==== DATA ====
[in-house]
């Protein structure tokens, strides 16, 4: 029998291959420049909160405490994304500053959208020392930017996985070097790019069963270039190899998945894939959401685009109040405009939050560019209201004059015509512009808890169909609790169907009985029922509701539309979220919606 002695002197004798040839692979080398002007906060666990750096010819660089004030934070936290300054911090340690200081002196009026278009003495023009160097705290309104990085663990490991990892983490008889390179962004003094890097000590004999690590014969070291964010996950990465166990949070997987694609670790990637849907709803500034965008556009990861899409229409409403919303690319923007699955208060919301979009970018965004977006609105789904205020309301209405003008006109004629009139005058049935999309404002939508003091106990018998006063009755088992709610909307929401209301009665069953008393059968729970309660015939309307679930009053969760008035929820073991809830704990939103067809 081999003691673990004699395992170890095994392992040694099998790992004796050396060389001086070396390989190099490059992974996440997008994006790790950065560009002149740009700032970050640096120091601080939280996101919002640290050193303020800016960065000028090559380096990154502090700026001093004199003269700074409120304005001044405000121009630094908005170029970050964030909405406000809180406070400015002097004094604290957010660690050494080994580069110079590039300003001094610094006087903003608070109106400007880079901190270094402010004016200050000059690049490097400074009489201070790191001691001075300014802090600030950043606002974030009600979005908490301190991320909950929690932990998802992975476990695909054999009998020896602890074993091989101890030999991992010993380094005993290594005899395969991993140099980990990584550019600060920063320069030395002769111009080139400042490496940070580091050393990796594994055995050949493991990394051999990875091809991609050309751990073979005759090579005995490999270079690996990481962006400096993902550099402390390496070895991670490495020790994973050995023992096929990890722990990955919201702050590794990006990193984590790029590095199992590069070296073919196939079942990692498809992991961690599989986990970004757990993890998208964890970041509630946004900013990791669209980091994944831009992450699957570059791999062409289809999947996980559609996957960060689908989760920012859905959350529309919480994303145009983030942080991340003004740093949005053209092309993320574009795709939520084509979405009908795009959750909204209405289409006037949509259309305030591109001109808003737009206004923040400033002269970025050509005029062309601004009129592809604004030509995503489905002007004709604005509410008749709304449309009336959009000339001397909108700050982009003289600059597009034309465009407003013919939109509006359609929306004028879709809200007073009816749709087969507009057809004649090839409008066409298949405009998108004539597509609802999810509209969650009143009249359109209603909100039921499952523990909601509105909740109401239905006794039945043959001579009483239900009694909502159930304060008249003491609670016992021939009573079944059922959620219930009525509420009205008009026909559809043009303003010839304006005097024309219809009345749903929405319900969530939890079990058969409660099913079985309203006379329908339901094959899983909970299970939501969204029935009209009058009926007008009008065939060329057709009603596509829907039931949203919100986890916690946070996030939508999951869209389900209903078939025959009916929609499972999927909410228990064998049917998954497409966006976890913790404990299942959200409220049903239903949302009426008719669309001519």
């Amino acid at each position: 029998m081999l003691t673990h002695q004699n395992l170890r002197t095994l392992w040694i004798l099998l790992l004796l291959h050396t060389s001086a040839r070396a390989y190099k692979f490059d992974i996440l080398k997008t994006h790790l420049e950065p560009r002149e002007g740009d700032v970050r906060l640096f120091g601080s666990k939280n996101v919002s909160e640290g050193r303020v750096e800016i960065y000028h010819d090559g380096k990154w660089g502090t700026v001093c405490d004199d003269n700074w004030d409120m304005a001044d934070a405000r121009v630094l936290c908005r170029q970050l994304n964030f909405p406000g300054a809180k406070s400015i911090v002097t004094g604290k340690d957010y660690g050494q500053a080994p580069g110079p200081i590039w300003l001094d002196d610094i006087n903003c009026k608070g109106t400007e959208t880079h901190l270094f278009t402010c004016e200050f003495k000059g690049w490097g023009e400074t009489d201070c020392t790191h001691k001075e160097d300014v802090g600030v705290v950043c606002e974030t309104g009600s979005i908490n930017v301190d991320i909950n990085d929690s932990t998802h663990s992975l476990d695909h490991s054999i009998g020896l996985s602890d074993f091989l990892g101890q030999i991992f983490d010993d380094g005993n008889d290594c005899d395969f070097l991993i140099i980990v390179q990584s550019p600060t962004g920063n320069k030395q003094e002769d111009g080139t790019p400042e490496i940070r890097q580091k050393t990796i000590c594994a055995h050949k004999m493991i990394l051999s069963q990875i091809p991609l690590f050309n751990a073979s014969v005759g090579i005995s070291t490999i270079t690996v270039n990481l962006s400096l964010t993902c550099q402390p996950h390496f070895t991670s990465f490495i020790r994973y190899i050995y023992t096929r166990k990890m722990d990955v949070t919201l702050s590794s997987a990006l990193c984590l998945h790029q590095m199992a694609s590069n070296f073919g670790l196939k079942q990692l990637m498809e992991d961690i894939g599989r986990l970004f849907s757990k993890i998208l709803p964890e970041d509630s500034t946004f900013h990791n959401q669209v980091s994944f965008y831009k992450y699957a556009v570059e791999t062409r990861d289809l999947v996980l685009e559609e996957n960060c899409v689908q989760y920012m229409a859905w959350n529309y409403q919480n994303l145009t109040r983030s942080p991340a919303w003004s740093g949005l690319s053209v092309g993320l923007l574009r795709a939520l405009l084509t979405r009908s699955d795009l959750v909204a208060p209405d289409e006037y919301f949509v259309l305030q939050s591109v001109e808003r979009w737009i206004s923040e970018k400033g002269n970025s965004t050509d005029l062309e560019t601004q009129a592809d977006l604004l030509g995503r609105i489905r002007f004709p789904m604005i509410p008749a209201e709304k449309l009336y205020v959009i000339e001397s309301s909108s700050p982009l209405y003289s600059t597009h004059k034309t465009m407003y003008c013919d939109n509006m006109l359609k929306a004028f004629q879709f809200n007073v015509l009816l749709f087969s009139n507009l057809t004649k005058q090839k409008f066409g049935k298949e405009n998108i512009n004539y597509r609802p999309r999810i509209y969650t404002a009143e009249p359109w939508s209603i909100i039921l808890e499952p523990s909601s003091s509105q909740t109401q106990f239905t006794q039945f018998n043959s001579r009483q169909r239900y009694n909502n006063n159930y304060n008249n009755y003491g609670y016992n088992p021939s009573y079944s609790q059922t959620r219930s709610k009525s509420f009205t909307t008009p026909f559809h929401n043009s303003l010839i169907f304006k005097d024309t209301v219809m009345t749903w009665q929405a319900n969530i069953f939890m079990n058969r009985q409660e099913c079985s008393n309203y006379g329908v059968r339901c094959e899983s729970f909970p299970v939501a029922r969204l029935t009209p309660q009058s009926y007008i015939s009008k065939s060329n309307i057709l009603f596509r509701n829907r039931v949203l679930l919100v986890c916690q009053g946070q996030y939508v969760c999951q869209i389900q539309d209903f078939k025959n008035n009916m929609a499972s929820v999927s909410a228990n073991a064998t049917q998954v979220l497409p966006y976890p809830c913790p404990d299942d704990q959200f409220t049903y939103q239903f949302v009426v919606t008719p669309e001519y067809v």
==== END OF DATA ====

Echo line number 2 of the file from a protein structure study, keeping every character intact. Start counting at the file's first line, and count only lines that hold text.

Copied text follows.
């Protein structure tokens, strides 16, 4: 029998291959420049909160405490994304500053959208020392930017996985070097790019069963270039190899998945894939959401685009109040405009939050560019209201004059015509512009808890169909609790169907009985029922509701539309979220919606 002695002197004798040839692979080398002007906060666990750096010819660089004030934070936290300054911090340690200081002196009026278009003495023009160097705290309104990085663990490991990892983490008889390179962004003094890097000590004999690590014969070291964010996950990465166990949070997987694609670790990637849907709803500034965008556009990861899409229409409403919303690319923007699955208060919301979009970018965004977006609105789904205020309301209405003008006109004629009139005058049935999309404002939508003091106990018998006063009755088992709610909307929401209301009665069953008393059968729970309660015939309307679930009053969760008035929820073991809830704990939103067809 081999003691673990004699395992170890095994392992040694099998790992004796050396060389001086070396390989190099490059992974996440997008994006790790950065560009002149740009700032970050640096120091601080939280996101919002640290050193303020800016960065000028090559380096990154502090700026001093004199003269700074409120304005001044405000121009630094908005170029970050964030909405406000809180406070400015002097004094604290957010660690050494080994580069110079590039300003001094610094006087903003608070109106400007880079901190270094402010004016200050000059690049490097400074009489201070790191001691001075300014802090600030950043606002974030009600979005908490301190991320909950929690932990998802992975476990695909054999009998020896602890074993091989101890030999991992010993380094005993290594005899395969991993140099980990990584550019600060920063320069030395002769111009080139400042490496940070580091050393990796594994055995050949493991990394051999990875091809991609050309751990073979005759090579005995490999270079690996990481962006400096993902550099402390390496070895991670490495020790994973050995023992096929990890722990990955919201702050590794990006990193984590790029590095199992590069070296073919196939079942990692498809992991961690599989986990970004757990993890998208964890970041509630946004900013990791669209980091994944831009992450699957570059791999062409289809999947996980559609996957960060689908989760920012859905959350529309919480994303145009983030942080991340003004740093949005053209092309993320574009795709939520084509979405009908795009959750909204209405289409006037949509259309305030591109001109808003737009206004923040400033002269970025050509005029062309601004009129592809604004030509995503489905002007004709604005509410008749709304449309009336959009000339001397909108700050982009003289600059597009034309465009407003013919939109509006359609929306004028879709809200007073009816749709087969507009057809004649090839409008066409298949405009998108004539597509609802999810509209969650009143009249359109209603909100039921499952523990909601509105909740109401239905006794039945043959001579009483239900009694909502159930304060008249003491609670016992021939009573079944059922959620219930009525509420009205008009026909559809043009303003010839304006005097024309219809009345749903929405319900969530939890079990058969409660099913079985309203006379329908339901094959899983909970299970939501969204029935009209009058009926007008009008065939060329057709009603596509829907039931949203919100986890916690946070996030939508999951869209389900209903078939025959009916929609499972999927909410228990064998049917998954497409966006976890913790404990299942959200409220049903239903949302009426008719669309001519």